Beijing, broadcasters reach deal on Olympics coverage

Chinese organizers have apparently lifted some restrictions on TV crews for the Beijing Olympics.

An Associated Press report also said a meeting Wednesday, just over four weeks before the games open, was billed as the final face-to-face encounter among top IOC officials, broadcasters and Beijing organizers to resolve TV coverage away from the sports venues.

Key issues included moving satellite trucks freely around the sprawling city, access to venues like Tiananmen Square, frequency allocations and clear rules about filming, the Associated Press report said.

'We welcome the confirmations given today by BOCOG to broadcasters that they will be able to report and broadcast via satellite from around the city,' International Olympic Committee spokeswoman Giselle Davies, quoted by the report, said.

BOCOG is the acronym for the Beijing organizing committee.

The IOC said satellite trucks will be allowed to report live throughout Beijing and other co-host cities. It said 'frequencies "&brkbar; and licenses for all broadcasters _ presented to date _ will be approved.'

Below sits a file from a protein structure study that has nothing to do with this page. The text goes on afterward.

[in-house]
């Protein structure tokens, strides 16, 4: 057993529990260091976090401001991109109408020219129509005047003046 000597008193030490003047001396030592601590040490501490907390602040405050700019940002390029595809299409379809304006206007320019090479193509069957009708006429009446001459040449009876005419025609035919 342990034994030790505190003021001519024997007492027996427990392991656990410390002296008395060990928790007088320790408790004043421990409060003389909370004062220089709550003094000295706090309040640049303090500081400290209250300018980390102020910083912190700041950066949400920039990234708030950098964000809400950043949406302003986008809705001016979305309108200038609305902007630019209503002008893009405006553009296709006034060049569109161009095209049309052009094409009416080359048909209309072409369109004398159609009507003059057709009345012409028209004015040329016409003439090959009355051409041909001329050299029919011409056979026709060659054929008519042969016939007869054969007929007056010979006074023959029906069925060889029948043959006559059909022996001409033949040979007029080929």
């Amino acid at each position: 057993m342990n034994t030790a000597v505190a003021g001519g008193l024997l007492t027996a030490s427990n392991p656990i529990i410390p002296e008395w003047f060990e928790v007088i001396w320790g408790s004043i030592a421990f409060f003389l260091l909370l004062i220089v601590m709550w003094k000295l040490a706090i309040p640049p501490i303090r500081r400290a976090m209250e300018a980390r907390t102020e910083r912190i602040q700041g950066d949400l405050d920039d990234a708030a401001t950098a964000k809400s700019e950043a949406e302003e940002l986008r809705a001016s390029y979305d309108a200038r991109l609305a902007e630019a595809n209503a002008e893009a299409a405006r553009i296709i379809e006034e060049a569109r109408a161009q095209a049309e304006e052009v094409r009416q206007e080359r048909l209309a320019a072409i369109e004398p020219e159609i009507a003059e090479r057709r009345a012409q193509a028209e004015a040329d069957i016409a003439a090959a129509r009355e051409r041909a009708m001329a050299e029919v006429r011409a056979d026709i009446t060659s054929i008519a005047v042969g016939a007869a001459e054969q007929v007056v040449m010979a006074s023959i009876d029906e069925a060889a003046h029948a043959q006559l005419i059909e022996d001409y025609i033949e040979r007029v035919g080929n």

Live broadcasting from Tiananmen Square will be permitted, but on a restricted time schedule, the Associated Press report said.

Right holders like NBC, the US network paying hundreds of millions to broadcast these games, have been at loggerheads for months with China's communist government, which fears TV cameras and 30,000 journalists will highlight protests by political or religious activists, or air interviews with athletes or dissidents speaking out against China's policies in Tibet or Darfur, the report further said.

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